You might not have guessed it because of his flowing golden locks and winning smile, but Roger Daltrey is a man with a massive temper.

When Daltrey's anger spilled over in his younger years, it usually meant fists were coming out. They certainly did on Sept. 26, 1965, and it almost ended his tenure in the Who before they really got off the ground.

At the time, Pete Townshend was feeling the pressure to fulfill audience expectations to smash up his instrument at the conclusion of every gig, while also upping the ante with each new song. Keith Moon certainly wasn't helping, as he fostered a burgeoning affection for amphetamines. Daltrey found himself at increasing odds with both men, Moon for his wild behavior and Townshend for increasingly pushing him out of the spotlight.

Exacerbating the situation were a series of bad shows the Who endured on the back end of 1965.

There was the gig with the overzealous fans who got hold of Daltrey and pulled him into the crowd, injuring his back. Then there was the incident when the band’s van containing all of their gear was stolen. Then there was the concert in Denmark when after only a few minutes of playing, the audience stormed the stage and reportedly caused £10,000 worth of damage.

The situation came to a head during a tour of Denmark when Daltrey finally got fed up with Moon’s drug-induced behavior and lackluster playing. He proceeded to flush all of the drummer’s stash down the toilet. Moon reacted with predictable fury and Daltrey wound back and socked him in the nose, bloodying and nearly breaking it.

“It took about five people to hold me off him,” he remembered in the book Roger Daltrey: The Biography. “It wasn’t just because I hated him, it was just because I loved the band so much and thought it was being destroyed by those pills.”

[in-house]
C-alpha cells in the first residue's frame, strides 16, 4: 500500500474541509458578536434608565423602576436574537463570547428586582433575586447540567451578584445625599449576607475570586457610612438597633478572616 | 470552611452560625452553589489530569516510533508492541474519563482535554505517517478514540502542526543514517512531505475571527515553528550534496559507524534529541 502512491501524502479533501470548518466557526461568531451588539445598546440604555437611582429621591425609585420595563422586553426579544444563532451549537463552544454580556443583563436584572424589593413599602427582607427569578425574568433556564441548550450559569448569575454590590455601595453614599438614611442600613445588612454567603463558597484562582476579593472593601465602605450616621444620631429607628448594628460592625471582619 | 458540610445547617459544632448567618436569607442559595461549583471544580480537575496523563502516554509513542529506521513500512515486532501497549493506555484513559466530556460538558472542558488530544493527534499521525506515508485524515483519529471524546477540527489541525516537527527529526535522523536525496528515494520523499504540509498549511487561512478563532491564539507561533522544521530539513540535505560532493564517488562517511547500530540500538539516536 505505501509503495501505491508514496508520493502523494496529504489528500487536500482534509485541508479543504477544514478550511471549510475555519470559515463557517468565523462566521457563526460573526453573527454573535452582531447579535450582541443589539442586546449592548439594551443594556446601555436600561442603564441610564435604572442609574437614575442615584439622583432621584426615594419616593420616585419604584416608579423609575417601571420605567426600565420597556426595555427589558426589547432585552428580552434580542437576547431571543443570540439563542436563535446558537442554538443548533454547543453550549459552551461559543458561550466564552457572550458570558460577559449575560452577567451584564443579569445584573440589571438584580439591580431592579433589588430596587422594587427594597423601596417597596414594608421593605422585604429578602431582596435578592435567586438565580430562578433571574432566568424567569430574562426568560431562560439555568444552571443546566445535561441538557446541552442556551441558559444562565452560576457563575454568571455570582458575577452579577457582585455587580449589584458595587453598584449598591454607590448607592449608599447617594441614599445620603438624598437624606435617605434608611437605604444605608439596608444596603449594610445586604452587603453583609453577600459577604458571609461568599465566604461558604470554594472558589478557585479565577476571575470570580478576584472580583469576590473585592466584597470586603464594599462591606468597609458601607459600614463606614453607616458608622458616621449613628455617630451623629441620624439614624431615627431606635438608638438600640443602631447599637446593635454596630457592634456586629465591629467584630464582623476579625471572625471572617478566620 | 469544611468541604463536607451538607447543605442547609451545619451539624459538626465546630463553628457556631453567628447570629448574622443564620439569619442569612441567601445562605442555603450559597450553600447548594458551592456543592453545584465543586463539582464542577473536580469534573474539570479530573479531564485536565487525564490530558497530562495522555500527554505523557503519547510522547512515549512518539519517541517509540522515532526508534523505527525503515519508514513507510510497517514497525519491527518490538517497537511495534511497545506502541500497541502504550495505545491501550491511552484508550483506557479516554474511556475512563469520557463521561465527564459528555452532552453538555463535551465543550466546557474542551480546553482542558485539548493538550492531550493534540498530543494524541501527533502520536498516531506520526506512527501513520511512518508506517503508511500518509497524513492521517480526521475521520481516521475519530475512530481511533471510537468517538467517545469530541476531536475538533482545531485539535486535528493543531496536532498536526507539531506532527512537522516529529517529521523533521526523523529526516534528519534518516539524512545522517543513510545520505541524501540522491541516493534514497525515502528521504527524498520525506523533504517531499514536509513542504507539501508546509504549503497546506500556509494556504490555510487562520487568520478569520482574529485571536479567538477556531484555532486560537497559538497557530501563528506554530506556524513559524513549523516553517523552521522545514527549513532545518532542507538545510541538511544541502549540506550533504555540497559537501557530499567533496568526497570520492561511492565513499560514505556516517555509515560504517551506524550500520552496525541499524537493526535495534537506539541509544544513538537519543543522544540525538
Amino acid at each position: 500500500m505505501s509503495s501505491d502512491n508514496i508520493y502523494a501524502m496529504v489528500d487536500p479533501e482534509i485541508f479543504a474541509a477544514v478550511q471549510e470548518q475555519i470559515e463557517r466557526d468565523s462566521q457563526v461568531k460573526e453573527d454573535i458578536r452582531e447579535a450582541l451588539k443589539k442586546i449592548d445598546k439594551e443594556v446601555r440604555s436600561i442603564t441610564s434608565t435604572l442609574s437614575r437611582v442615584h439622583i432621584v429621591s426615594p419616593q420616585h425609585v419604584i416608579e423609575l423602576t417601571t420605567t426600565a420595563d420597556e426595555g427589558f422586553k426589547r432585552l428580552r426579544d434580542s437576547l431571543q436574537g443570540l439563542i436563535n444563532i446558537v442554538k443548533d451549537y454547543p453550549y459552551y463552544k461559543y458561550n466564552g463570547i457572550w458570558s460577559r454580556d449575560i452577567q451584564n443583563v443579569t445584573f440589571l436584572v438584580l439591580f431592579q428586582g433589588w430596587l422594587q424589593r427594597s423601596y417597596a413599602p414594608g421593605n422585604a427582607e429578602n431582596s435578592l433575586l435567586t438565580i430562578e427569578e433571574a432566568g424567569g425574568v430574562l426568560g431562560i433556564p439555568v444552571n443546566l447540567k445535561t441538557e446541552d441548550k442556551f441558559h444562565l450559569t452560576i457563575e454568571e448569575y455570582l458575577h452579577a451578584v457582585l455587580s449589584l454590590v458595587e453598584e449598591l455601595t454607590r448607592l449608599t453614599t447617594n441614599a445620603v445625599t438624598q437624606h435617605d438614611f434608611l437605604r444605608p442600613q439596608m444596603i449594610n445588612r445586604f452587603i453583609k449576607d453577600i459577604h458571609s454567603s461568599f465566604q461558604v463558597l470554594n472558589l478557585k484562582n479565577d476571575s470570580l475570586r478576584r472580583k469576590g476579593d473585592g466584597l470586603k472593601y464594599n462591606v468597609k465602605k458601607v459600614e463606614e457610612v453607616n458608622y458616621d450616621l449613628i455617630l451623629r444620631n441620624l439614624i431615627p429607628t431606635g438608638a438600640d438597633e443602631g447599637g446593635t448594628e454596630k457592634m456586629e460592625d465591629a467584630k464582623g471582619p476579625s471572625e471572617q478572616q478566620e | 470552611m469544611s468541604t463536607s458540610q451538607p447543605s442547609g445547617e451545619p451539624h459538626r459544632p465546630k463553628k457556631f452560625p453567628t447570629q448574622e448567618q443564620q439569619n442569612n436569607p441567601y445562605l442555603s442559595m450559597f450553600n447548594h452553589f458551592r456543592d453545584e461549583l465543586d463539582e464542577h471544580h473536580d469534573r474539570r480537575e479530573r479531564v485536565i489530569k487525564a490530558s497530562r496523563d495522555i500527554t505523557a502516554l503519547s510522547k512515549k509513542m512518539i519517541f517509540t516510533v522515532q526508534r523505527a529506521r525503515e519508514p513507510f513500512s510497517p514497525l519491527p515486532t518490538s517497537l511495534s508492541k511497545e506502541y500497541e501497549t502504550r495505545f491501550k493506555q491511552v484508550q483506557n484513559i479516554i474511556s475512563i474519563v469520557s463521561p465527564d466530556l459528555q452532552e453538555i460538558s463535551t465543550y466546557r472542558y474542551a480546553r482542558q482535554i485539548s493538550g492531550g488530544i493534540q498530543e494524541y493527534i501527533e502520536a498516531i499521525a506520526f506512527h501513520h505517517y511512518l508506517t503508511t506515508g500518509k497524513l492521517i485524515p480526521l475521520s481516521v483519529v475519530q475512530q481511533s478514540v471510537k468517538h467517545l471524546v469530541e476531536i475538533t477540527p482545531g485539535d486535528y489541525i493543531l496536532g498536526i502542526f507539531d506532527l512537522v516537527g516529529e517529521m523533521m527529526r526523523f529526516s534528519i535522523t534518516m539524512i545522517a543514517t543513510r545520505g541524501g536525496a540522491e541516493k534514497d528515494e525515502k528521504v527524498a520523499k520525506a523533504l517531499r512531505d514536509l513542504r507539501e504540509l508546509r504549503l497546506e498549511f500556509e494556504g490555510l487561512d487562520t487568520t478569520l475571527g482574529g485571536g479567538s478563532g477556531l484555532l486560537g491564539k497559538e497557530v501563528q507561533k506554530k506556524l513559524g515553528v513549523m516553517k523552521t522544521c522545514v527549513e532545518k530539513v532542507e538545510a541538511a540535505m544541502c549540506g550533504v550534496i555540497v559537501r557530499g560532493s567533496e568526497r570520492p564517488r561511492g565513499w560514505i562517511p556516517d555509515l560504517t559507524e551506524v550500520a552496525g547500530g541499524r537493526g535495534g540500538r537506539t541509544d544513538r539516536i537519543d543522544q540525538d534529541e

Moon was obviously irate about the assault, and Townshend and John Entwistle, both of whom also regularly imbibed in pharmaceutical uppers, agreed that Daltrey had gone too far and summarily fired him from the group. The decision stood for about a week until the group’s managers Kit Lambert and Chris Stamp convinced the three men that in order to maintain their upward trajectory, they needed to bring him back into the fold.

After agreeing to apologize and abstain from any further violent outbursts, Daltrey was rehired. The Who were then free to capitalize on their chart-breaking hit, “My Generation.”

Violence isn't a desired outcome in a dispute, but Townshend admitted in his book Who I Am that this particular incident led to a positive result. “One significant thing about this outburst was Keith’s response: Instead of responding with humiliation, he seemed to sober up,” Townshend said. “It was clear he was about to establish a boundary that Roger could never cross again.”

Unfortunately, sobriety wouldn’t stick long-term. Moon overdosed on Heminevrin and died on Sept. 7, 1978.

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